Chronography is a new project about dynamic mapping to explore through a cartographic work the man’s mobility in the world. This work analyzes the different factors that have a direct impact on mobility today, involving the political, economic and topographic aspects of the modern society
Born 1965 in Saint-Petersburg, she lives and works in Paris and Russia. After her graduation from the the Vera Mukhina Institute of Industrial Art in 1988, she continued her studies at the Ph.D at the Hermitage Museum and also studied physics at the Leningrad State University. In the early 1990s she studied at the University of California and Columbia University in New York, focusing on video art and multi-media, defending her Ph.D. dissertation on the topic of video and computer art. After receiving a Fulbright grant in 2000, she became a part of a team of creators working on the development of numerical technologies in the United States. In 1998, Kisseleva’s book on the video and computer art was published in France and other counties and she was invited to teach at Sorbonne. Founder of the Art and Science Department of Sorbonne, Kisseleva is Head of Art and Medium Program and a member of the High Scientific Committee of Sorbonne.
The artist works mainly in installation, photography and media art. Her work employs various media, including video, immersive virtual reality, the Web, wireless technology, performance, large-scale art installations and interactive exhibitions.
The artist calls upon exact sciences, on genetic biology, geophysics, and also on political and social sciences. She proceeds with her experiments, calculations and analyses, while strictly respecting the methods of the scientific domain in question. Her artistic hypothesis is thus verified and approved by a strictly scientific method. In each of Olga Kisseleva’s projects, at each stage of its development, from the initial draft (when the context is taken into consideration), until the moment when the indications allowing the esthetic propositions to come to light are gathered together, a line is traced upon which the different elements convened are inscribed. This way of addressing places and people allows the artist to take on an unusual position, a kind of involvement consisting of questioning, affronting or testing the elements constituting the reality of a situation in which she can borrow from numerous mediations, supports and modes of representation as diverse as the situations themselves. Yet it still implies, for the viewer as well as the artist, a certain faithfulness to a watchword – vigilance – returning to a principle of responsibility, and implying the establishment of open relationships between the different elements brought into play by esthetic propositions.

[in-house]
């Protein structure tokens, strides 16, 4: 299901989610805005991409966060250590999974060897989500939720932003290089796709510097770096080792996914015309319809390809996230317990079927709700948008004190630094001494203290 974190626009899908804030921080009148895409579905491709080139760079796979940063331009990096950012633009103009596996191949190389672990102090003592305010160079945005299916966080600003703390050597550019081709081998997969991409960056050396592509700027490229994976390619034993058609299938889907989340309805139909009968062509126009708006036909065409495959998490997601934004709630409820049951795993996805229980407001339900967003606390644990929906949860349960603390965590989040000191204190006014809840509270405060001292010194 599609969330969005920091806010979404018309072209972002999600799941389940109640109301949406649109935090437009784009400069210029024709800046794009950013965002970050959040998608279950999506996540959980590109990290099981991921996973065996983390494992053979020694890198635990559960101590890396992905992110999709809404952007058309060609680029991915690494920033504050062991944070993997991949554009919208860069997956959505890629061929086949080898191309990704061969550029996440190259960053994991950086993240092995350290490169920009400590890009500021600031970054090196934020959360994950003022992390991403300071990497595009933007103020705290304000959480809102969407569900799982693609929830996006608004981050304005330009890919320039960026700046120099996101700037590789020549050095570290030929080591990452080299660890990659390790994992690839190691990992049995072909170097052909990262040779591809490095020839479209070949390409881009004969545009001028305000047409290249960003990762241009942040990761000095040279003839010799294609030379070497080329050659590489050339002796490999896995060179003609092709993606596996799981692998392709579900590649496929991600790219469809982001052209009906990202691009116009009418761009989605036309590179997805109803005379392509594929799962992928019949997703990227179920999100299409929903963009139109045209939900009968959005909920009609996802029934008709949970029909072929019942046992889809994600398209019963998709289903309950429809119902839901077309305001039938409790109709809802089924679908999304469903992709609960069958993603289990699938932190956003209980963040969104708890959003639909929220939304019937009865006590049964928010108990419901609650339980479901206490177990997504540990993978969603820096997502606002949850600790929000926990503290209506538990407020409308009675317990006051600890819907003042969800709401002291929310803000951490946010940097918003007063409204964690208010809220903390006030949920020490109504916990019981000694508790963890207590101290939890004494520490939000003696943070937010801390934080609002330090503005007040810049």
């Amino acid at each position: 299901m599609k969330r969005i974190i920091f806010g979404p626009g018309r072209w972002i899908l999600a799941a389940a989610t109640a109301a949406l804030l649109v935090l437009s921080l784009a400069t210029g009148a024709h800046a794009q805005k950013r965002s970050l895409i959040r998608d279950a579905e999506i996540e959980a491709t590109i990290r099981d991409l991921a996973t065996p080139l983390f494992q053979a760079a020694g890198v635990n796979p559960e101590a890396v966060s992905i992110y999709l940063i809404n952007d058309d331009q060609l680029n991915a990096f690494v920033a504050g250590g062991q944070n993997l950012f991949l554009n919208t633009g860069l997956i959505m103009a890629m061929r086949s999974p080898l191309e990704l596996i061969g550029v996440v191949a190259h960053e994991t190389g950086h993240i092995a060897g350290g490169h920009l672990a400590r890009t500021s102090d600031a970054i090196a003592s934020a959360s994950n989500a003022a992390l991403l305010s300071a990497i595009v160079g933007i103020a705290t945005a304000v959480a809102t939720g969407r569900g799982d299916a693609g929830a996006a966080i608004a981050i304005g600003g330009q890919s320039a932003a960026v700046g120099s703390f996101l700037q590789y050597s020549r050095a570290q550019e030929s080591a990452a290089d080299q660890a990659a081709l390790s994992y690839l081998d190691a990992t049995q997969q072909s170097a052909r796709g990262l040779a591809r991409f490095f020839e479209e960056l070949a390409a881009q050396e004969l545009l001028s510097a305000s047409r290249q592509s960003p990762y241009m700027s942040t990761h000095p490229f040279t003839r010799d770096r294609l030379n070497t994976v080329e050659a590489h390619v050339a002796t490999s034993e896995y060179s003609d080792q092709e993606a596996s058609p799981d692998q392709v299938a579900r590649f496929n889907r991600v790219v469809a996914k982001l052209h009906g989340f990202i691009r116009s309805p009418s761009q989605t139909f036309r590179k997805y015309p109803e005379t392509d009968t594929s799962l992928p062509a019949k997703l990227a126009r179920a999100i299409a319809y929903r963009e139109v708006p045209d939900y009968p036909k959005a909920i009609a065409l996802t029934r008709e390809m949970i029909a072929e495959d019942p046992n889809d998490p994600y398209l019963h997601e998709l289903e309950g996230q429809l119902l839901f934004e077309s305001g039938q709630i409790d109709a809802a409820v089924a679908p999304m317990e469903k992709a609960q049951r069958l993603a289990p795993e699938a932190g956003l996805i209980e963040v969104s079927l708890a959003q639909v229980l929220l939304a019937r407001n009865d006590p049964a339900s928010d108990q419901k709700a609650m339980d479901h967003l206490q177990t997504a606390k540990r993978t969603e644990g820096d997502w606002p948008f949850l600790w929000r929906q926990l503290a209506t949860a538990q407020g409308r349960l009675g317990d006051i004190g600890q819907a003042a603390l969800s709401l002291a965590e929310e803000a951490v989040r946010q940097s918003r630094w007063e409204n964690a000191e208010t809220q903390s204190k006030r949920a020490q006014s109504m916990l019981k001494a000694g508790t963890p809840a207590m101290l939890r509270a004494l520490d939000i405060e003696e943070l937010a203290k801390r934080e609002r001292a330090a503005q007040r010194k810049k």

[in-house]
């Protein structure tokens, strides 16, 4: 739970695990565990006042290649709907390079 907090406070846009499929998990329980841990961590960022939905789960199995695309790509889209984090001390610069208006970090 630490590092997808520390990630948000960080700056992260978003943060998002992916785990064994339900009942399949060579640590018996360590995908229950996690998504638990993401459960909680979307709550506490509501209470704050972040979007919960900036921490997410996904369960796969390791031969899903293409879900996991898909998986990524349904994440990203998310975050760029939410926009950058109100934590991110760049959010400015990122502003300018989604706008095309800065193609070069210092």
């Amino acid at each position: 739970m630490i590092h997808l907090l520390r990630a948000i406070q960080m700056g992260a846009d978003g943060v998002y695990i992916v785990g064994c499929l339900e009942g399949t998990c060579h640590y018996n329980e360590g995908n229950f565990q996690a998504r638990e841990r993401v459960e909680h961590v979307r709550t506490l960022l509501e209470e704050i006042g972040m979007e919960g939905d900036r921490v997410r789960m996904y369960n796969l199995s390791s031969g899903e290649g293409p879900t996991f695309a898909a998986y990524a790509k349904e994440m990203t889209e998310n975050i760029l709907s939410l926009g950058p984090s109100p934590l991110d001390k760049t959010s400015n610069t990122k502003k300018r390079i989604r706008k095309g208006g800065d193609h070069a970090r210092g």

Olga Kisseleva realised numerous art projects in the Modern Art Museum (Paris, France), the State Russian Museum, (Saint-Petersburg, Russia), KIASMA (Helsinki, Finland), Museo Nacional Centro de Arte Reina Sofia (Madrid, Spain), Fondation Cartier for сontemporary art (Paris, France), Centre Georges Pompidou (Paris, France), Guggenheim Museum (Bilbao, Spain), MOMA (New York, USA), the National Centre for Contemporary Art (Moscow, Russia).
[dip] contemporary art
[dip] is a newborn contemporary art gallery Located in Lugano, opened in October 2016.
Representing a range of international artists, [dip] aims at being a stimulating platform for exploring new developments in international contemporary art, across a range of practices and media, building a bridge between art and society, raising public attention on the issues that inspire and challenge our society. The diversity of the exhibitions programme, with solo and group exhibitions, sets [dip] as the original home both for well-known names, as for discovering your new favourite artists.